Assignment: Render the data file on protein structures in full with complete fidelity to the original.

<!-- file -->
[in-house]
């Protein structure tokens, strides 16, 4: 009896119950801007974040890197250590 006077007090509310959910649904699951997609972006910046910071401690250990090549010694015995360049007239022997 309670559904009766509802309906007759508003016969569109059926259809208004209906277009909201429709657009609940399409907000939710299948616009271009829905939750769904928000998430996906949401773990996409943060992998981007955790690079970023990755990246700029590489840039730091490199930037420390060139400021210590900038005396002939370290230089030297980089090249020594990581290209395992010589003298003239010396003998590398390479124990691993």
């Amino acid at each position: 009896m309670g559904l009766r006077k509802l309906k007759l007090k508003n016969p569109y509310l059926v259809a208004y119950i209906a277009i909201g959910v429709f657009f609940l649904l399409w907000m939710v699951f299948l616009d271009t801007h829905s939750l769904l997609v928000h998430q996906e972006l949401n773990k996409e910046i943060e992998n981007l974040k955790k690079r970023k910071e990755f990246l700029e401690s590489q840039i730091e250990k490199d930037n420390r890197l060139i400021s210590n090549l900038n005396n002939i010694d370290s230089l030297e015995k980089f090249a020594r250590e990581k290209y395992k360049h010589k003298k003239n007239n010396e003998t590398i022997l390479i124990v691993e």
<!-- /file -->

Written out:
[in-house]
């Protein structure tokens, strides 16, 4: 009896119950801007974040890197250590 006077007090509310959910649904699951997609972006910046910071401690250990090549010694015995360049007239022997 309670559904009766509802309906007759508003016969569109059926259809208004209906277009909201429709657009609940399409907000939710299948616009271009829905939750769904928000998430996906949401773990996409943060992998981007955790690079970023990755990246700029590489840039730091490199930037420390060139400021210590900038005396002939370290230089030297980089090249020594990581290209395992010589003298003239010396003998590398390479124990691993």
């Amino acid at each position: 009896m309670g559904l009766r006077k509802l309906k007759l007090k508003n016969p569109y509310l059926v259809a208004y119950i209906a277009i909201g959910v429709f657009f609940l649904l399409w907000m939710v699951f299948l616009d271009t801007h829905s939750l769904l997609v928000h998430q996906e972006l949401n773990k996409e910046i943060e992998n981007l974040k955790k690079r970023k910071e990755f990246l700029e401690s590489q840039i730091e250990k490199d930037n420390r890197l060139i400021s210590n090549l900038n005396n002939i010694d370290s230089l030297e015995k980089f090249a020594r250590e990581k290209y395992k360049h010589k003298k003239n007239n010396e003998t590398i022997l390479i124990v691993e």